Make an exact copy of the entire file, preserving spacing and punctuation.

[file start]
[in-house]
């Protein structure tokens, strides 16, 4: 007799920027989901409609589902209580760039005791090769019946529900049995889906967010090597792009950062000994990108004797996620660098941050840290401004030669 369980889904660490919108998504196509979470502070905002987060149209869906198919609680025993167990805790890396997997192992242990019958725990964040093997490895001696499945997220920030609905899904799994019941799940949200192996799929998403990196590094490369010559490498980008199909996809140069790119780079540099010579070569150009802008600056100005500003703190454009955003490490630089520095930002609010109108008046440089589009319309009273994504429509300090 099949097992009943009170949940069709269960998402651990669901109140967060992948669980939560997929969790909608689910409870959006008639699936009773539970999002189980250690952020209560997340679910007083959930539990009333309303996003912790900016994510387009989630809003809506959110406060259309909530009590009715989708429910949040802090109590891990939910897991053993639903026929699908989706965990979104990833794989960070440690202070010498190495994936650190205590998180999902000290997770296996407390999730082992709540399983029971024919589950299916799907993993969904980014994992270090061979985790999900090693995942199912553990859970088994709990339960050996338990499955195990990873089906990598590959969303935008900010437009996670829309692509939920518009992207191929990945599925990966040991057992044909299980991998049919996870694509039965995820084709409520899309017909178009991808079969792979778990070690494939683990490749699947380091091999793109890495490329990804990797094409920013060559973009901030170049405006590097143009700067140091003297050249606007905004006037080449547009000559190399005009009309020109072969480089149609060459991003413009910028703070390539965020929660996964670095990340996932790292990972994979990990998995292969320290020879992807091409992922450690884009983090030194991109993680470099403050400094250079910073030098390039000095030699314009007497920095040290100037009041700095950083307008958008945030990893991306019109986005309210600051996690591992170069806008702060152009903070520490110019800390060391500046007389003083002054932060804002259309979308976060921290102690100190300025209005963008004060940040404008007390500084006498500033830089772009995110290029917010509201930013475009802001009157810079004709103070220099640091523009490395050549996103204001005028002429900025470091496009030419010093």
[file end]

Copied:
[in-house]
């Protein structure tokens, strides 16, 4: 007799920027989901409609589902209580760039005791090769019946529900049995889906967010090597792009950062000994990108004797996620660098941050840290401004030669 369980889904660490919108998504196509979470502070905002987060149209869906198919609680025993167990805790890396997997192992242990019958725990964040093997490895001696499945997220920030609905899904799994019941799940949200192996799929998403990196590094490369010559490498980008199909996809140069790119780079540099010579070569150009802008600056100005500003703190454009955003490490630089520095930002609010109108008046440089589009319309009273994504429509300090 099949097992009943009170949940069709269960998402651990669901109140967060992948669980939560997929969790909608689910409870959006008639699936009773539970999002189980250690952020209560997340679910007083959930539990009333309303996003912790900016994510387009989630809003809506959110406060259309909530009590009715989708429910949040802090109590891990939910897991053993639903026929699908989706965990979104990833794989960070440690202070010498190495994936650190205590998180999902000290997770296996407390999730082992709540399983029971024919589950299916799907993993969904980014994992270090061979985790999900090693995942199912553990859970088994709990339960050996338990499955195990990873089906990598590959969303935008900010437009996670829309692509939920518009992207191929990945599925990966040991057992044909299980991998049919996870694509039965995820084709409520899309017909178009991808079969792979778990070690494939683990490749699947380091091999793109890495490329990804990797094409920013060559973009901030170049405006590097143009700067140091003297050249606007905004006037080449547009000559190399005009009309020109072969480089149609060459991003413009910028703070390539965020929660996964670095990340996932790292990972994979990990998995292969320290020879992807091409992922450690884009983090030194991109993680470099403050400094250079910073030098390039000095030699314009007497920095040290100037009041700095950083307008958008945030990893991306019109986005309210600051996690591992170069806008702060152009903070520490110019800390060391500046007389003083002054932060804002259309979308976060921290102690100190300025209005963008004060940040404008007390500084006498500033830089772009995110290029917010509201930013475009802001009157810079004709103070220099640091523009490395050549996103204001005028002429900025470091496009030419010093």